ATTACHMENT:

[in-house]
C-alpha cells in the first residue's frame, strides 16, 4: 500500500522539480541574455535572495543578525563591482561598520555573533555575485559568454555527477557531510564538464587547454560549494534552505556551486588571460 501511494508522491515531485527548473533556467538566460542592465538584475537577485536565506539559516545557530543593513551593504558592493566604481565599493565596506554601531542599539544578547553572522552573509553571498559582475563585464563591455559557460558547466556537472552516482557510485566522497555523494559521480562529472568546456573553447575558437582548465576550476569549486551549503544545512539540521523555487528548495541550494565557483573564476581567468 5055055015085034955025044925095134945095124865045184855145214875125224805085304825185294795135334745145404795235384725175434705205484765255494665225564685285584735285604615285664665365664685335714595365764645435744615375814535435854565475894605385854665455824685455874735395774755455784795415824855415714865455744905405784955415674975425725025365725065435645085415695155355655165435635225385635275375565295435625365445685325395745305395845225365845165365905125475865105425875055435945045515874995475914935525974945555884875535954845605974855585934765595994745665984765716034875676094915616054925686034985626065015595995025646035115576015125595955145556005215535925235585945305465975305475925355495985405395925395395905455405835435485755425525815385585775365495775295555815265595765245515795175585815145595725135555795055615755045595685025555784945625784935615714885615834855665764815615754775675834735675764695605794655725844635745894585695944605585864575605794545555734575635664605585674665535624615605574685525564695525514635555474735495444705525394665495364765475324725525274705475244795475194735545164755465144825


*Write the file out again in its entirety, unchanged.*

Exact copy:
[in-house]
C-alpha cells in the first residue's frame, strides 16, 4: 500500500522539480541574455535572495543578525563591482561598520555573533555575485559568454555527477557531510564538464587547454560549494534552505556551486588571460 501511494508522491515531485527548473533556467538566460542592465538584475537577485536565506539559516545557530543593513551593504558592493566604481565599493565596506554601531542599539544578547553572522552573509553571498559582475563585464563591455559557460558547466556537472552516482557510485566522497555523494559521480562529472568546456573553447575558437582548465576550476569549486551549503544545512539540521523555487528548495541550494565557483573564476581567468 5055055015085034955025044925095134945095124865045184855145214875125224805085304825185294795135334745145404795235384725175434705205484765255494665225564685285584735285604615285664665365664685335714595365764645435744615375814535435854565475894605385854665455824685455874735395774755455784795415824855415714865455744905405784955415674975425725025365725065435645085415695155355655165435635225385635275375565295435625365445685325395745305395845225365845165365905125475865105425875055435945045515874995475914935525974945555884875535954845605974855585934765595994745665984765716034875676094915616054925686034985626065015595995025646035115576015125595955145556005215535925235585945305465975305475925355495985405395925395395905455405835435485755425525815385585775365495775295555815265595765245515795175585815145595725135555795055615755045595685025555784945625784935615714885615834855665764815615754775675834735675764695605794655725844635745894585695944605585864575605794545555734575635664605585674665535624615605574685525564695525514635555474735495444705525394665495364765475324725525274705475244795475194735545164755465144825